“What if?” is a reliably magnetic question. What if you got rejected instead of accepted, took one job over another, cut and run on a lover or stuck it out? The non-Marvel multiverse potential is the evergreen hook of Idina Menzel’s Broadway vehicle If/Then, the NBC series Ordinary Joe, and Netflix’s new film Look Both Ways, in which Riverdale’s Lili Reinhart plays a recent college graduate whose unexpected pregnancy splinters her life into two distinct trajectories. Think a zillennial, streaming-era version of Sliding Doors, the 1998 film in which Gwyneth Paltrow plays a Londoner whose life diverges over making/missing a train and, like Look Both Ways, differentiates its timelines with a haircut.
Look Both Ways, directed by Rafiki’s Wanuri Kahiu from a script by April Prosser, also plays out on dual timelines, but sands down the edges – its affect is warm and reassuring, its methods for affirming that everything’s gonna be all right are cozy and tame, especially in regards to young motherhood. Notably, the variable that precipitates the timeline split is not whether Reinhart’s Natalie Bennett decides to keep a surprise pregnancy by her friend turned one-night stand Gabe (Danny Ramirez) on the eve of graduation from the University of Texas in Austin. That choice, which cannot help but invoke the hellscape that is reproductive health in the US during the long dismantling of Roe v Wade, especially in Texas, stems out of one timeline and is quickly glossed over.
Instead, the sliding door in this one-hour-and-50-minute film is whether or not Natalie gets pregnant (both Gabe and Natalie note that they used a condom, AKA did everything right, lest there be anything thorny here). In timeline A, the test is negative and Natalie goes on to Los Angeles with her best friend Cara (Aisha Dee) in pursuit of her dream to be a Hollywood animator. In timeline B, the tests are positive and a stunned Natalie immediately tells Gabe (he says all the right things, including “I’m pro your choice”). She summarily decides that it’s fate – “it just feels like something that I have to do, like this was supposed to happen” – and moves back in with her parents (played by Luke Wilson and Andrea Savage).
There’s an imbalance between the two timelines, which cover five years and smoothly intersect: the LA timeline has the texture of reality, the motherhood plot the haze of fantasy. Childless in LA, Natalie wheedles her way into a job as an assistant to her hero, animation studio boss Lucy (Nia Long), begins dating a hot older co-worker, Jake (David Corenswet, who could be mistaken for Henry Cavill), and struggles to, as Lucy bluntly puts it, “find her voice” in animation. It’s a rose-colored portrait, for sure, but with distinctive familiarity with twentysomething ambition and aimlessness and enough observed details of the assistant class in LA – “roll calls”, post-work joints with friends, trawling Indeed.com – to work on its own.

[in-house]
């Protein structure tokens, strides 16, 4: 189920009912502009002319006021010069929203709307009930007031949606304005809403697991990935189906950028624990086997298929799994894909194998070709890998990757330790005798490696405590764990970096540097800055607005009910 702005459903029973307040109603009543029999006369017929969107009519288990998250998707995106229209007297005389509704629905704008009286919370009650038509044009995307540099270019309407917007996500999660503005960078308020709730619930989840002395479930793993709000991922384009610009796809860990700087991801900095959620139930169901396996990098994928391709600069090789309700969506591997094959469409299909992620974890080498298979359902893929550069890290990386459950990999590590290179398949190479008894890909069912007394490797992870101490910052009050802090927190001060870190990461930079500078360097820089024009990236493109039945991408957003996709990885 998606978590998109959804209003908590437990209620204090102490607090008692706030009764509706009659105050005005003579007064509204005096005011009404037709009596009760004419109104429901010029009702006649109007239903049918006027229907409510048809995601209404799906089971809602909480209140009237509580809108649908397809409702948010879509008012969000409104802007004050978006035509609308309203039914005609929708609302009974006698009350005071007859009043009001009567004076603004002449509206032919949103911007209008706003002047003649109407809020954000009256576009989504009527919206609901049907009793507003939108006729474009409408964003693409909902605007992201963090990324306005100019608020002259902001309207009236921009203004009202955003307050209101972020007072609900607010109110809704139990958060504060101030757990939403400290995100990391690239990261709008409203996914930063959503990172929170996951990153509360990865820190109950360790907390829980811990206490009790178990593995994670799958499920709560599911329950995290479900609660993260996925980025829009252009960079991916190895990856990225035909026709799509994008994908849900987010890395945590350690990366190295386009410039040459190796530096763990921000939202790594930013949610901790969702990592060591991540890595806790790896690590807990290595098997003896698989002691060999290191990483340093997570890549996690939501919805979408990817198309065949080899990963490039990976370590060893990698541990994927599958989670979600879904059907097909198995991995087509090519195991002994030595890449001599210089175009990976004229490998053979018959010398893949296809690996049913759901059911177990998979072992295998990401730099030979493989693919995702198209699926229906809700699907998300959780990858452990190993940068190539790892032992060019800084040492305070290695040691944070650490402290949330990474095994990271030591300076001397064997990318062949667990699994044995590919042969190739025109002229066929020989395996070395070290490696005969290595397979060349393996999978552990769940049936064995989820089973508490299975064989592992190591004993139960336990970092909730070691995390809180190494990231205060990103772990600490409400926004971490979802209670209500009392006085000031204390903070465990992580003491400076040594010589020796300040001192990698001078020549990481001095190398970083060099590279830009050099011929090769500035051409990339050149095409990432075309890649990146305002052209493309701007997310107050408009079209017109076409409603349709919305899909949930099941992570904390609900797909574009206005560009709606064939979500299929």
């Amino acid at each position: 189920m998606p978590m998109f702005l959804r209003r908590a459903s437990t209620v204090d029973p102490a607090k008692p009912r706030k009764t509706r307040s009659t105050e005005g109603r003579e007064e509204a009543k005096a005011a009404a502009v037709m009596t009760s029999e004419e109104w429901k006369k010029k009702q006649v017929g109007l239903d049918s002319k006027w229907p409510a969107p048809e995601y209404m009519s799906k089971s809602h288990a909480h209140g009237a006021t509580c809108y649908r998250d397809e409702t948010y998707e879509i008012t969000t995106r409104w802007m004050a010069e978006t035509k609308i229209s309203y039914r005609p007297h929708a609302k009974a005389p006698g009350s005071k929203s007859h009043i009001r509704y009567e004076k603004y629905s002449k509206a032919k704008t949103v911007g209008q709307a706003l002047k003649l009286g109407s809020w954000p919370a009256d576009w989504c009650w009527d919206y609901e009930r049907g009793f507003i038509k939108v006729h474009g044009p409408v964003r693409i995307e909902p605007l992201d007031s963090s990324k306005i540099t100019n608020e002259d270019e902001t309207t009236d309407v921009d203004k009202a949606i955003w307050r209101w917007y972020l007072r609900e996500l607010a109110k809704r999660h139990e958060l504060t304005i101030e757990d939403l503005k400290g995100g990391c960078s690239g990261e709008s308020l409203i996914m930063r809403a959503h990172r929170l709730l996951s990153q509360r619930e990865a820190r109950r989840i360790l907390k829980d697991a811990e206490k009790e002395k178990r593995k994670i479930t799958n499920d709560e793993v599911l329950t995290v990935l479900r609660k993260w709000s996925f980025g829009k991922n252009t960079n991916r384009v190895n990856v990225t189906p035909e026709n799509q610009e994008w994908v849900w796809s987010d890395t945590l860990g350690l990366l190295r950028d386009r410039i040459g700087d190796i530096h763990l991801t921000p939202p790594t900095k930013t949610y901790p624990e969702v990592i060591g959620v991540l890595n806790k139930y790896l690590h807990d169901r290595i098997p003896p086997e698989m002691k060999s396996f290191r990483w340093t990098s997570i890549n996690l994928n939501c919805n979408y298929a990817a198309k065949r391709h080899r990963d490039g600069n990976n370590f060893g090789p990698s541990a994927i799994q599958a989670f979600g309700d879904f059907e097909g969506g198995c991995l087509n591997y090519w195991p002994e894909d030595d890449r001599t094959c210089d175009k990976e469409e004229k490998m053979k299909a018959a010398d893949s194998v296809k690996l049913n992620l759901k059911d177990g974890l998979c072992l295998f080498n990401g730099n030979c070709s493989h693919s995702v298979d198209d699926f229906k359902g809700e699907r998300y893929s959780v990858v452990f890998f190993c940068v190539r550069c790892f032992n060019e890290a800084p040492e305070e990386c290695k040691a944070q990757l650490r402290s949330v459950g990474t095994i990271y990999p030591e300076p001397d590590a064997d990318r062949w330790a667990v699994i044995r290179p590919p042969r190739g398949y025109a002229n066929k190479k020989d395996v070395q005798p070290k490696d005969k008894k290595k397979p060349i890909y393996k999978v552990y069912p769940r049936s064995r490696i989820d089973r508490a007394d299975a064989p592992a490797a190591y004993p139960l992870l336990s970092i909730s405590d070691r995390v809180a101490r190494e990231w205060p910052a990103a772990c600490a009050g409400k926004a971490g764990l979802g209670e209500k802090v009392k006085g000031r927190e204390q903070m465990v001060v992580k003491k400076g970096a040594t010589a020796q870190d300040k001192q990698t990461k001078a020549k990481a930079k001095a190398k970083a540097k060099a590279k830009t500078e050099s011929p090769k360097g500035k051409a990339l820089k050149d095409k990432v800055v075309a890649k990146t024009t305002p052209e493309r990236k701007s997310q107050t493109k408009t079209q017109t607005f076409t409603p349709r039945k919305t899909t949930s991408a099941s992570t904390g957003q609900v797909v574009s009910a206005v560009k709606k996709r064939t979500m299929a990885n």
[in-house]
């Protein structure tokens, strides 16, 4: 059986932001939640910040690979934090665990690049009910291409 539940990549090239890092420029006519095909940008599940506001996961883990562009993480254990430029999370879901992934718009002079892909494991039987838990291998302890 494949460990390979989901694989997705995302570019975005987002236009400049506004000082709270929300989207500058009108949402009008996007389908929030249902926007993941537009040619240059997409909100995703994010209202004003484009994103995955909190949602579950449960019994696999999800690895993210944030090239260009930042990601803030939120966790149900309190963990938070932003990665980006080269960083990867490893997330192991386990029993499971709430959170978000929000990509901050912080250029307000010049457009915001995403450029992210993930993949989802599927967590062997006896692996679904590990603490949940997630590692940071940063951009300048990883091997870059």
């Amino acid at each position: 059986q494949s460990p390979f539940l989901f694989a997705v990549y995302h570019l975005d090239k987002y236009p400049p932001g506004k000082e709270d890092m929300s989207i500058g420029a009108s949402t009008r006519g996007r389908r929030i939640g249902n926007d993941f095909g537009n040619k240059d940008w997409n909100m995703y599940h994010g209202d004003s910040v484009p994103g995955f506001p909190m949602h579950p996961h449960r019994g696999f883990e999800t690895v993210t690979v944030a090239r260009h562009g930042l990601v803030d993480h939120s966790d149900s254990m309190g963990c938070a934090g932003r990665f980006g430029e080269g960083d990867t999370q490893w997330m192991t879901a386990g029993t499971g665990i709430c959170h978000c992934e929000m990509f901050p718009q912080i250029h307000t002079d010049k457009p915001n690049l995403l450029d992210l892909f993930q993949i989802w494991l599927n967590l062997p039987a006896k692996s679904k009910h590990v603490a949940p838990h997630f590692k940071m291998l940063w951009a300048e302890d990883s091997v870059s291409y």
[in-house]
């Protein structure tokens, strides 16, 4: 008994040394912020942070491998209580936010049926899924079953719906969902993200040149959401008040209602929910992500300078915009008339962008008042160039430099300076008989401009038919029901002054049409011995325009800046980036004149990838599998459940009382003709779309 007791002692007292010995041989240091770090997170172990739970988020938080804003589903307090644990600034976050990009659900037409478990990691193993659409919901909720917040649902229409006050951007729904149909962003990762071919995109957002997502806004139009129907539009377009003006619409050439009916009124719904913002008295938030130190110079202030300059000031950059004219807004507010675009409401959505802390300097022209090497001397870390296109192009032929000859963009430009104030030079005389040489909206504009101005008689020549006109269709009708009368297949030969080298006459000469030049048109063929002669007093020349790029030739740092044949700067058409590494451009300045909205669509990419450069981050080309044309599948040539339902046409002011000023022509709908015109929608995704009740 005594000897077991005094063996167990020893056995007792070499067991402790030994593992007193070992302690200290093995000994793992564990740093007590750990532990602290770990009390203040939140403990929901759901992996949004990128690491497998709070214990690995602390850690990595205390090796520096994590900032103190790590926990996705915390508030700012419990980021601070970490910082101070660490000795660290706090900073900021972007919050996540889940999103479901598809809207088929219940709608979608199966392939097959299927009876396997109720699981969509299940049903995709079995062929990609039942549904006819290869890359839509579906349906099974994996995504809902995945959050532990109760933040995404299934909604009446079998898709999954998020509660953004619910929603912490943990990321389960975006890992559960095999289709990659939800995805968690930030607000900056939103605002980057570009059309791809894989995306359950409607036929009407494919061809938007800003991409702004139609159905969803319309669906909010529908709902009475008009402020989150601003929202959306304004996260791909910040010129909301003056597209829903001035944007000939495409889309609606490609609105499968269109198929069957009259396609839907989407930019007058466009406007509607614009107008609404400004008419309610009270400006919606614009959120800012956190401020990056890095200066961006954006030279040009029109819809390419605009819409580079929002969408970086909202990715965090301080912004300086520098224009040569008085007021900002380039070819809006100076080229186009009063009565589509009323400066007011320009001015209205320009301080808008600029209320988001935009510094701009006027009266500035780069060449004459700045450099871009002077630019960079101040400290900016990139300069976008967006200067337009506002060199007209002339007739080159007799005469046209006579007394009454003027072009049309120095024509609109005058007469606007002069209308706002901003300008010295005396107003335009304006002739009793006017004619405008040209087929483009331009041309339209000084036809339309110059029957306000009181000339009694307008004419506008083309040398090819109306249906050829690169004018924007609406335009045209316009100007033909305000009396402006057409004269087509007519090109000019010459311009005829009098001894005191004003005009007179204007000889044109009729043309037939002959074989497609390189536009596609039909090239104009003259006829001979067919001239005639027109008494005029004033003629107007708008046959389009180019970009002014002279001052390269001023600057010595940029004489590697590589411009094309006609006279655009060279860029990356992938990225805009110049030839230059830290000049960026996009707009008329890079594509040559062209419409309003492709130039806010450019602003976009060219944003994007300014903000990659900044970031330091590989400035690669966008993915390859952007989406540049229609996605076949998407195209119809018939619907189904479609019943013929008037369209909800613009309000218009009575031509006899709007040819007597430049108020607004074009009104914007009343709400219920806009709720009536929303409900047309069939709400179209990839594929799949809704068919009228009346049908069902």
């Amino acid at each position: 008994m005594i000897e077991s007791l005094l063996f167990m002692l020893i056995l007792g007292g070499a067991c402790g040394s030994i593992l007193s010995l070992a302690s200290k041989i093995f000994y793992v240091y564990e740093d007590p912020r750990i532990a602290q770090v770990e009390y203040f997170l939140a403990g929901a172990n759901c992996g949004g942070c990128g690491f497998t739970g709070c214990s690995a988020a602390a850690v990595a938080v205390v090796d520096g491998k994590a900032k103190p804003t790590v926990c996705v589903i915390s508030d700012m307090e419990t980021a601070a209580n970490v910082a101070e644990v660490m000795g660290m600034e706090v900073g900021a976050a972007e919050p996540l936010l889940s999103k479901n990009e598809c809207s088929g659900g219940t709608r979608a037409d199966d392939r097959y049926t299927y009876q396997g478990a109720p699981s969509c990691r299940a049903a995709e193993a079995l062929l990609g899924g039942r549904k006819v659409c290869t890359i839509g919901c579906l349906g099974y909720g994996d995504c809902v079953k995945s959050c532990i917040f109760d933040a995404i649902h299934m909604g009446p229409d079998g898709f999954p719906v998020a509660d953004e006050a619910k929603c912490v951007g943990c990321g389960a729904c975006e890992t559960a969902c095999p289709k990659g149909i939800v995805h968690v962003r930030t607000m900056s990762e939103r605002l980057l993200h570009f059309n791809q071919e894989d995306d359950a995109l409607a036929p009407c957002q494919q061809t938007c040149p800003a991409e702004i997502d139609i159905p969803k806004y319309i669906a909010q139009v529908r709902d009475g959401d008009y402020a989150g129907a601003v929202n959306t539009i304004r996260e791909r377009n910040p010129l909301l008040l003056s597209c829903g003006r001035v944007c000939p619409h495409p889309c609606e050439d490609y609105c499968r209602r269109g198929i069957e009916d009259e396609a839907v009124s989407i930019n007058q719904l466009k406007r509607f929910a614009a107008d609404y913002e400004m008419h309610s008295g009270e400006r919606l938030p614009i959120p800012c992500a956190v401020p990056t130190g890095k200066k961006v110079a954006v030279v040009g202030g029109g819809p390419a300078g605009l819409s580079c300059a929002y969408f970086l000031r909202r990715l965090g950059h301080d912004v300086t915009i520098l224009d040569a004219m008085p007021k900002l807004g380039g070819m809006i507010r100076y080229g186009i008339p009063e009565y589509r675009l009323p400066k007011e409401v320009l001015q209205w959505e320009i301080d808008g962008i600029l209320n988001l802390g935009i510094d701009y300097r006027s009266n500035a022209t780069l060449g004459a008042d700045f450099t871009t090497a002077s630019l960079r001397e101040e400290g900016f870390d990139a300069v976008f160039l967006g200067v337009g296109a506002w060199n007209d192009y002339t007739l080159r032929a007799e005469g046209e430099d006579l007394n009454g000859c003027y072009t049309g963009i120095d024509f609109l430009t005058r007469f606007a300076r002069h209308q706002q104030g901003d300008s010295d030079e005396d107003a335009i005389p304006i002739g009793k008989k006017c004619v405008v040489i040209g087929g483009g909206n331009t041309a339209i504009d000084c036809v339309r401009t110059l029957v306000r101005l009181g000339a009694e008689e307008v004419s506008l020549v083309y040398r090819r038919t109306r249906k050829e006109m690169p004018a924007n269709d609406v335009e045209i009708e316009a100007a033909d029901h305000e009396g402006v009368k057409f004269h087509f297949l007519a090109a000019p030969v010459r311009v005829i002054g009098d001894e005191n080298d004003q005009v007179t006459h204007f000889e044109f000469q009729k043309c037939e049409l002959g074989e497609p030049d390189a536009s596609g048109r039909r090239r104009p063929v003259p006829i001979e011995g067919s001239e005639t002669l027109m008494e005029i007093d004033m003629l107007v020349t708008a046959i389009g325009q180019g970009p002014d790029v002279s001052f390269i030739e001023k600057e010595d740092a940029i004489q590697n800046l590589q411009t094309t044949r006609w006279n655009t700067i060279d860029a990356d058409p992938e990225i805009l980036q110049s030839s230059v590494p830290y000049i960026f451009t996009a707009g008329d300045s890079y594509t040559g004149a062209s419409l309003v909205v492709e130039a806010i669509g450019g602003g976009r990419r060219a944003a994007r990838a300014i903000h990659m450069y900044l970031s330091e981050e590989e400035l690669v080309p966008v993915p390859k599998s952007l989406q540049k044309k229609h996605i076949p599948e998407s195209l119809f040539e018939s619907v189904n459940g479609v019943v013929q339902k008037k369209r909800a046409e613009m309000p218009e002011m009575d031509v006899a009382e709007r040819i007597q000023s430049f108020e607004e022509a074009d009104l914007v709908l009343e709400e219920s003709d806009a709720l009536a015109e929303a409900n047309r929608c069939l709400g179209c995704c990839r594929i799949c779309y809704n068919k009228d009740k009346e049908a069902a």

The motherhood timeline feel comparatively thin; Prosser’s script doesn’t give us much insight into who Natalie was before the pregnancy, other than she’s type A with a detailed five-year plan, or why she would have a baby at 22. It has the weightlessness of speculation, sanitized for a montage. Motherhood Natalie feels left out while scrolling through her childless peers’ lives on Instagram, struggles with her sense of self and making space for the drawing that was once her purpose. But the film resists anything too difficult or practical – there’s no real discussion of finances, and she and Gabe co-parent with will-they-or-won’t-they amicability. A potentially fruitful conflict with Cara – one that would make sense for two once-close friends on very different life tracks – fizzles out into a brief apology.
Still, the film is an easy watch; Kahiu favors warm colors, easy listening and chapter breaks via animated title slides. Seeing two Reinharts seamlessly pass each other by in the same frame offers a mild dopamine hit. (It’s fun to speculate on multiple potential happy selves.) But the film’s ace is Reinhart, who has delivered enough batshit lines on Riverdale with complete commitment to make the script’s broad cliches (“finding my voice”) or clunky exposition (“you have that advertising job lined up, remember?”) work. With her wide, brimming eyes, Reinhart’s face has the physicality of an animated character – a strength underscored when Lucy has Natalie literally act out animated expressions in a job interview. In the CW show and in Hustlers as well as here, there is a disarming sincerity to Reinhart’s performances; she is never less than believable on-screen, even if the story around her falters.
If only Look Both Ways had more substance to give her. I do not wish it to be The Lost Daughter – motherhood need not be a slog – but there’s a way to balance the job and the joy of motherhood while keeping things cheery, in the way HBO Max’s Unpregnant or Hulu’s Plan B made light of the arcane roadblocks to reproductive healthcare in the US. Instead it strikes a different balance: the comfort of seeing how a life can chart different courses and still feel right, and the emptiness of wishful thinking.
Look Both Ways is now available on Netflix